Yes — “The Calling”: Four Versions

Further to our vigorous discussion of Talk, a nice bit of trivia from the good old NFTE:

Greetings all.  Over the weekend before Talk came out, I picked up the promo
CD single for "The Calling" from my local rarites dealer.  It contains three
different edits of the song plus the original version.  Imagine my surprise
a few days later when I found that the original version of the song is not
on the album (not on the US release, anyway).  The four tracks are:

Radio Edit (5:58) The only version that I have heard on the radio.  An apt
   title, I suppose then.  Edited out are the funky guitar/keyboard break
   (occurs about 3:00 into the original version) and the long quiet part
   that immediately follows.

Single Edit (4:39) Like the radio edit, but with the harmonized vocal intro
   edited out (that is, the first verse starts where we would expect the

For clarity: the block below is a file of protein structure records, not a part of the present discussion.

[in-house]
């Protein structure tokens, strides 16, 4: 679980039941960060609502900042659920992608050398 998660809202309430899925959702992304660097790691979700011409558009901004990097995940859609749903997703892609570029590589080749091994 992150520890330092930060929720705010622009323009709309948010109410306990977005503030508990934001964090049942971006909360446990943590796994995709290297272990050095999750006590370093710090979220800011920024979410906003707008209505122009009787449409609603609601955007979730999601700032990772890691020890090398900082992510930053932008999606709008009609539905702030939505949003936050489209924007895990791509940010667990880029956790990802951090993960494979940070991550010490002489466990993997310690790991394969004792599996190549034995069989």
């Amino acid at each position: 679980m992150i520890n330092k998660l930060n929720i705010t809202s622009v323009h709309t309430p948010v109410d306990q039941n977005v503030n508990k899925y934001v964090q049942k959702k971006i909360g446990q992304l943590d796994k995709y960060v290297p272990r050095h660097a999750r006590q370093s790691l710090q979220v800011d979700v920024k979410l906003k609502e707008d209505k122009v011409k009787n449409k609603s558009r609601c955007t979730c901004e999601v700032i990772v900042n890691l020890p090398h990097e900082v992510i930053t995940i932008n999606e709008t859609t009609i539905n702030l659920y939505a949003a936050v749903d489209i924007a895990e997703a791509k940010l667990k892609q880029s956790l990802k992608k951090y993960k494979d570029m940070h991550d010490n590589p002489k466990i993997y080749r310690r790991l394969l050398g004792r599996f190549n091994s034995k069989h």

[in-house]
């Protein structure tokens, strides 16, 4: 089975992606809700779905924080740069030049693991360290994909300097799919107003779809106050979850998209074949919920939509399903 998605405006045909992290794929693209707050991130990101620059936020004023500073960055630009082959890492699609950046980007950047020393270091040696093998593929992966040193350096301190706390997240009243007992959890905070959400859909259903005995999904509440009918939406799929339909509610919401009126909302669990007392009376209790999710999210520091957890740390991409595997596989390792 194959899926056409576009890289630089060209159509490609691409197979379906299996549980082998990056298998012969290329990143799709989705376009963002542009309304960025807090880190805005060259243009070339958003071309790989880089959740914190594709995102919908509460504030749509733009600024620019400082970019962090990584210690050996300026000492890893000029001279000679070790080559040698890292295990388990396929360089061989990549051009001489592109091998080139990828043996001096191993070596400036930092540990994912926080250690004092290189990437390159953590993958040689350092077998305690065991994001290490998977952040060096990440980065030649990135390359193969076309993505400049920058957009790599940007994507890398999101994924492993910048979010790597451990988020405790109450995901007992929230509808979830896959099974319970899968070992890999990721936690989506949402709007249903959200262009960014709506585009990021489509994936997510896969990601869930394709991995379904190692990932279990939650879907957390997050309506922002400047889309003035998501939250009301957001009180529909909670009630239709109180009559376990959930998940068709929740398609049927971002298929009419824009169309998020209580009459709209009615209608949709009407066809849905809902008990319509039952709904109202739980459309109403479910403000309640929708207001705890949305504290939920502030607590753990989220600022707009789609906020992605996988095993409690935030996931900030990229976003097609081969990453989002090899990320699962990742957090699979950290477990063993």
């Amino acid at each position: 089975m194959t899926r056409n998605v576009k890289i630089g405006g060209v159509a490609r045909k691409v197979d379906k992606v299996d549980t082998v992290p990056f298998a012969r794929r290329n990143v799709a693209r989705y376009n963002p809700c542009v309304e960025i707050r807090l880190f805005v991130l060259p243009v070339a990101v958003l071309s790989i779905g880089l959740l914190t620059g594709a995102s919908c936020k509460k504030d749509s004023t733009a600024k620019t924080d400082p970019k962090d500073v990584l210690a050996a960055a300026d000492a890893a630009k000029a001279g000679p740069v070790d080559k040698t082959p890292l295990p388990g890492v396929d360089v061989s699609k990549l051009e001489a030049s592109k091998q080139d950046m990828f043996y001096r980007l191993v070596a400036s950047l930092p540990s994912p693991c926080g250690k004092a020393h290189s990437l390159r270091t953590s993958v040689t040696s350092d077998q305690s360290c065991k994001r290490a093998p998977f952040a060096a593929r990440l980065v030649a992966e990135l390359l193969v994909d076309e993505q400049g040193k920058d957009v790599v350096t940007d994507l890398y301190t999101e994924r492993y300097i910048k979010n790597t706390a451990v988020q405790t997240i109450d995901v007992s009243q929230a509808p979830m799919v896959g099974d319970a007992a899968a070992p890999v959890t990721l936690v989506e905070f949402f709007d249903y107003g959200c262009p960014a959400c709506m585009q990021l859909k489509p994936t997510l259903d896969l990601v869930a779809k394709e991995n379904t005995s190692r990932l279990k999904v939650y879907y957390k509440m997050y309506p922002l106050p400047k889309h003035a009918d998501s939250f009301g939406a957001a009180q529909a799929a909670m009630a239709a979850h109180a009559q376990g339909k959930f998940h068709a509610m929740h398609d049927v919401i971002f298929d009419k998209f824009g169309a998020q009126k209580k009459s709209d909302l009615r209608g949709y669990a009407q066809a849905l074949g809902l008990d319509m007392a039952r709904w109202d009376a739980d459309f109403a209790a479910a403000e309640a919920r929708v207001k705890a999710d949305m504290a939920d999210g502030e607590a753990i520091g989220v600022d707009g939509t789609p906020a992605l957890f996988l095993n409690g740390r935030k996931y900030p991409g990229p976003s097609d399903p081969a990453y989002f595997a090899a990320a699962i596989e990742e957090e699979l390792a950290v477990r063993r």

harmonized intro to start), and an very early faded-out ending.

Album Edit (6:55) You guessed it, the same version that is on the album.  
   Like the original version, but with the long quiet part (for lack of a 
   better name) edited out.  Silly me, I was puzzled for a few days as to
   why they called this the "Album Edit", but now I know.

Original Version (8:06) This is the version some have heard on the radio, 
   and I believe it was played at the premiere party.  There is a soft quiet
   part right after the guitar/keyboard break.  To give those who haven't 
   heard it an idea of what it sounds like, I halfway expected Anderson
   to start singing "Awaken" during it.

The cover to the cardboard sleeve is exactly like that of the album (minus
the word "Talk", naturally).  Stranger still is the fact that the words "The
Calling" do not appear anywhere on the cover.  The spine reads "Yes - The 
First Track From Talk".  The back cover reads "The First Track From Talk",
and "Start TALK-ing now!" (duh).  Was there perhaps some indecision over
what the first single would be?  The number on the spine is CDP 1178, if
that helps anyone, and I paid $4 for it.

Alan White on the disputed Yes album Talk

Well, now that’s some perfect timing…

Alan White himself weighs in regarding our most recent Progarchist controversy over Talk:

Rock Cellar Magazine: Is there a Yes album that gets overlooked?